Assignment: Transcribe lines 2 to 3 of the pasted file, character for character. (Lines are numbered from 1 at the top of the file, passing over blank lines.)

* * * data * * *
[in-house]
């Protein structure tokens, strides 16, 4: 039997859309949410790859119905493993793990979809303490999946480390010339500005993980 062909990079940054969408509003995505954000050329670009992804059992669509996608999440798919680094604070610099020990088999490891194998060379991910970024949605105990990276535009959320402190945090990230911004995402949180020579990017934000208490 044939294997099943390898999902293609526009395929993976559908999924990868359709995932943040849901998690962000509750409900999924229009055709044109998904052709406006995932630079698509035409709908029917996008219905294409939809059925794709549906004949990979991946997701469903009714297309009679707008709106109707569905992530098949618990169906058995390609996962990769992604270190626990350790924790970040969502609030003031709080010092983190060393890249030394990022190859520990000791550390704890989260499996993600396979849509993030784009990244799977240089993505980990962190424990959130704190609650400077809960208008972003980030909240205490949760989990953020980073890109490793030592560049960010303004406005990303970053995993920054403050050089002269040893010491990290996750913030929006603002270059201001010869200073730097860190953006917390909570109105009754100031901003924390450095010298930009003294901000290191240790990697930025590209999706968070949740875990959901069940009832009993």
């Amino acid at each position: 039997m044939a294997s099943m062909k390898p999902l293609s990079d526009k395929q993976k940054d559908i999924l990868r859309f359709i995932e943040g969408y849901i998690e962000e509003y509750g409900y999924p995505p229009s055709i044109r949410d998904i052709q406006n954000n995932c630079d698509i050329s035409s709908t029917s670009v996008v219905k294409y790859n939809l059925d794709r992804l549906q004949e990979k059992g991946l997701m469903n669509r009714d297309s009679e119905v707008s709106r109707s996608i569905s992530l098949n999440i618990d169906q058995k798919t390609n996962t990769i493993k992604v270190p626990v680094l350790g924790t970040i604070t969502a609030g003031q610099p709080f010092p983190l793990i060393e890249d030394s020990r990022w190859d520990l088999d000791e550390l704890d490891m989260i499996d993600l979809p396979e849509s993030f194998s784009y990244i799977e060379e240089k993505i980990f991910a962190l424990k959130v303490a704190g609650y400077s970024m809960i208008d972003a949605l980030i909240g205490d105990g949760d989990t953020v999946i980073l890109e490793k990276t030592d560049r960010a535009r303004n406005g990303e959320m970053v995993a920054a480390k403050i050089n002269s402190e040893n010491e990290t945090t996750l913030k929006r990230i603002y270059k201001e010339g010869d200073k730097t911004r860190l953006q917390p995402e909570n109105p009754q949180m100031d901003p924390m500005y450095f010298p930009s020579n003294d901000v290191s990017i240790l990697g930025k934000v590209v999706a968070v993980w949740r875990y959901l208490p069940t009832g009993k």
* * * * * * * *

């Protein structure tokens, strides 16, 4: 039997859309949410790859119905493993793990979809303490999946480390010339500005993980 062909990079940054969408509003995505954000050329670009992804059992669509996608999440798919680094604070610099020990088999490891194998060379991910970024949605105990990276535009959320402190945090990230911004995402949180020579990017934000208490 044939294997099943390898999902293609526009395929993976559908999924990868359709995932943040849901998690962000509750409900999924229009055709044109998904052709406006995932630079698509035409709908029917996008219905294409939809059925794709549906004949990979991946997701469903009714297309009679707008709106109707569905992530098949618990169906058995390609996962990769992604270190626990350790924790970040969502609030003031709080010092983190060393890249030394990022190859520990000791550390704890989260499996993600396979849509993030784009990244799977240089993505980990962190424990959130704190609650400077809960208008972003980030909240205490949760989990953020980073890109490793030592560049960010303004406005990303970053995993920054403050050089002269040893010491990290996750913030929006603002270059201001010869200073730097860190953006917390909570109105009754100031901003924390450095010298930009003294901000290191240790990697930025590209999706968070949740875990959901069940009832009993």
């Amino acid at each position: 039997m044939a294997s099943m062909k390898p999902l293609s990079d526009k395929q993976k940054d559908i999924l990868r859309f359709i995932e943040g969408y849901i998690e962000e509003y509750g409900y999924p995505p229009s055709i044109r949410d998904i052709q406006n954000n995932c630079d698509i050329s035409s709908t029917s670009v996008v219905k294409y790859n939809l059925d794709r992804l549906q004949e990979k059992g991946l997701m469903n669509r009714d297309s009679e119905v707008s709106r109707s996608i569905s992530l098949n999440i618990d169906q058995k798919t390609n996962t990769i493993k992604v270190p626990v680094l350790g924790t970040i604070t969502a609030g003031q610099p709080f010092p983190l793990i060393e890249d030394s020990r990022w190859d520990l088999d000791e550390l704890d490891m989260i499996d993600l979809p396979e849509s993030f194998s784009y990244i799977e060379e240089k993505i980990f991910a962190l424990k959130v303490a704190g609650y400077s970024m809960i208008d972003a949605l980030i909240g205490d105990g949760d989990t953020v999946i980073l890109e490793k990276t030592d560049r960010a535009r303004n406005g990303e959320m970053v995993a920054a480390k403050i050089n002269s402190e040893n010491e990290t945090t996750l913030k929006r990230i603002y270059k201001e010339g010869d200073k730097t911004r860190l953006q917390p995402e909570n109105p009754q949180m100031d901003p924390m500005y450095f010298p930009s020579n003294d901000v290191s990017i240790l990697g930025k934000v590209v999706a968070v993980w949740r875990y959901l208490p069940t009832g009993k």